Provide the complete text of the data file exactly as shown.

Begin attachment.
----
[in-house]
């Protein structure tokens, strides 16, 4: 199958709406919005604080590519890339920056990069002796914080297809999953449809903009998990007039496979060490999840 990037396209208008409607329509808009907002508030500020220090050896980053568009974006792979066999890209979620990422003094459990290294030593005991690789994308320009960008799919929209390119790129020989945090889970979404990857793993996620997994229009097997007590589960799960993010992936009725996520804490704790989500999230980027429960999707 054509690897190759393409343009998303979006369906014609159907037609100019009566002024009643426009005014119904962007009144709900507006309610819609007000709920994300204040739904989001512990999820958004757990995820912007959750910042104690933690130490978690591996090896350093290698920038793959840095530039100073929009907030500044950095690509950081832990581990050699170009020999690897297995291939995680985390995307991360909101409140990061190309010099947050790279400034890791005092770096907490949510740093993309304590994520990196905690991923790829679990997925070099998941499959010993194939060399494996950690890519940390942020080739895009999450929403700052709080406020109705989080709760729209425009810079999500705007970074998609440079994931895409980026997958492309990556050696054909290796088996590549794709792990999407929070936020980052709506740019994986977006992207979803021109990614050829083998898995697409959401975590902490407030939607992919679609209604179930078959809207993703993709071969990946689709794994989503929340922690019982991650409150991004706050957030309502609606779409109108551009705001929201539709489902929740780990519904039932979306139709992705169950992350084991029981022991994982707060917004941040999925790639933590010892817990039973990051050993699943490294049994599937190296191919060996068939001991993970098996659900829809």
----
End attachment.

[in-house]
């Protein structure tokens, strides 16, 4: 199958709406919005604080590519890339920056990069002796914080297809999953449809903009998990007039496979060490999840 990037396209208008409607329509808009907002508030500020220090050896980053568009974006792979066999890209979620990422003094459990290294030593005991690789994308320009960008799919929209390119790129020989945090889970979404990857793993996620997994229009097997007590589960799960993010992936009725996520804490704790989500999230980027429960999707 054509690897190759393409343009998303979006369906014609159907037609100019009566002024009643426009005014119904962007009144709900507006309610819609007000709920994300204040739904989001512990999820958004757990995820912007959750910042104690933690130490978690591996090896350093290698920038793959840095530039100073929009907030500044950095690509950081832990581990050699170009020999690897297995291939995680985390995307991360909101409140990061190309010099947050790279400034890791005092770096907490949510740093993309304590994520990196905690991923790829679990997925070099998941499959010993194939060399494996950690890519940390942020080739895009999450929403700052709080406020109705989080709760729209425009810079999500705007970074998609440079994931895409980026997958492309990556050696054909290796088996590549794709792990999407929070936020980052709506740019994986977006992207979803021109990614050829083998898995697409959401975590902490407030939607992919679609209604179930078959809207993703993709071969990946689709794994989503929340922690019982991650409150991004706050957030309502609606779409109108551009705001929201539709489902929740780990519904039932979306139709992705169950992350084991029981022991994982707060917004941040999925790639933590010892817990039973990051050993699943490294049994599937190296191919060996068939001991993970098996659900829809």